Antihypotensive agent disrupts the immune system in sepsis
Patients who go into septic shock are treated with the antihypotensive agent norepinephrine. Researchers from Radboud University Medical Center published results in today's American Journal of Respiratory and Critical Care Medicine revealing that its use is not without drawbacks: The drug disrupts the immune system and increases susceptibility to infections. This may have negative consequences for patients. Research into alternatives is therefore justified.
Sepsis is a life-threatening inflammatory response spreading throughout the body due to an infection. One in four patients with sepsis succumbs to it, and it is the No. 1 cause of death around the globe. As such, sepsis was recently designated as a global health priority by the World Health Organization (WHO). Patients with sepsis have a severely dysregulated immune system, which impairs clearance of the infection and leaves the body susceptible to new infections with an increased risk of death. Severe sepsis also often leads to a dangerously low blood pressure called septic shock, which requires treatment with antihypotensive agents. Norepinephrine has been the primary agent of choice to increase blood pressure in this condition since the 1950s.
However, intensive care researchers Roel Stolk and Matthijs Kox have now shown that norepinephrine contributes to the dysregulation of the immune system and thereby impairs the ability to combat infections. They found the first indications in laboratory tests, by exposing white blood cells to norepinephrine in combination with bacterial and viral components to induce an inflammatory response. Norepinephrine proved to suppress the function of these immune cells.
Impaired defense against infections
The researchers then switched to an animal model. Roel Stolk, lead author of the study, says, "We replicated an infection in mice by injecting them with endotoxin, a bacterial cell-wall component. If mice were administered norepinephrine, their immune response was strongly suppressed."
Furthermore, in mice with an actual bacterial infection, infusion of norepinephrine led to increased bacterial growth in the spleen, liver, and blood, again indicating a weakened immune system. "We also studied the effect of vasopressin, an alternative antihypotensive agent, on white blood cells and mice," Stolk says. "Interestingly, in contrast to norepinephrine, this drug has no effects on the immune system or defense against infections."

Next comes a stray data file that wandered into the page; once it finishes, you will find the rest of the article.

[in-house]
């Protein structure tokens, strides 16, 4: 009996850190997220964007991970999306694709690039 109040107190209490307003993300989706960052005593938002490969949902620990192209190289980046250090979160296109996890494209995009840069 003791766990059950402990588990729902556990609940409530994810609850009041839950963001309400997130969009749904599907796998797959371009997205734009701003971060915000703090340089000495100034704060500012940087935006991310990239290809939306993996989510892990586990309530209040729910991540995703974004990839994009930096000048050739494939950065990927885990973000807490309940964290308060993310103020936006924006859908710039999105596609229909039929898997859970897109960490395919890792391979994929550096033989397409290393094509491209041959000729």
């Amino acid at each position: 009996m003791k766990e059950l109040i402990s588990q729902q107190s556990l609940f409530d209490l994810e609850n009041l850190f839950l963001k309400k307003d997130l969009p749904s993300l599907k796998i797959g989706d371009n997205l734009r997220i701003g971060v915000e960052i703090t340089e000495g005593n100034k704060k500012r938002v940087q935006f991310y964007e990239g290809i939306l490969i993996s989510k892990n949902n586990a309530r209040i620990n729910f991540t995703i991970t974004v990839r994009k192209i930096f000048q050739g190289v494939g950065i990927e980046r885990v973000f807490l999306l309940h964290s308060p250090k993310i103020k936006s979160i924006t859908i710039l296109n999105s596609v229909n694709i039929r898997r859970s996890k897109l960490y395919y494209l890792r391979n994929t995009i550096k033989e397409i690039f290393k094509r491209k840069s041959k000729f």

"Next, we wanted to know whether the effects of norepinephrine also apply to humans," said Matthijs Kox, head of the study. "We infused either norepinephrine, vasopressin, or a placebo in three groups of healthy volunteers. We then administered a low dose of endotoxin to these volunteers. Once again, we observed clear differences. Compared to the placebo group, blood concentrations of proinflammatory proteins decreased in the group that received norepinephrine, while levels of anti-inflammatory proteins increased. With vasopressin, we once again observed no effects on the immune response. Those results confirmed the previous data that norepinephrine suppresses the immune system."
Two hundred sepsis patients
Stolk and Kox also examined a group of nearly 200 patients with septic shock, all of whom were treated with norepinephrine. In these patients, they found that the balance between proinflammatory and anti-inflammatory proteins in the blood tipped towards the anti-inflammatory side in patients who were treated with higher dosages of norepinephrine. They also showed that these adverse effects of norepinephrine on the immune system were less pronounced in patients who used beta-blockers for their heart condition or blood pressure.
Based on this study, the researchers conclude that the use of antihypotensive agents in patients with sepsis should be reevaluated, preferably in a large group of patients. Kox: "Compare the effects of norepinephrine with those of vasopressin, for example, as we have shown the latter to have no adverse effects on the immune system. Further research is also required into the effects of beta-blockers in sepsis patients treated with norepinephrine. Both strategies could improve defense against infections in these patients, which may lead to improved treatment of this serious condition."
More information: Roeland Stolk et al, Norepinephrine Dysregulates the Immune Response and Compromises Host Defense During Sepsis, American Journal of Respiratory and Critical Care Medicine (2020). DOI: 10.1164/rccm.202002-0339OC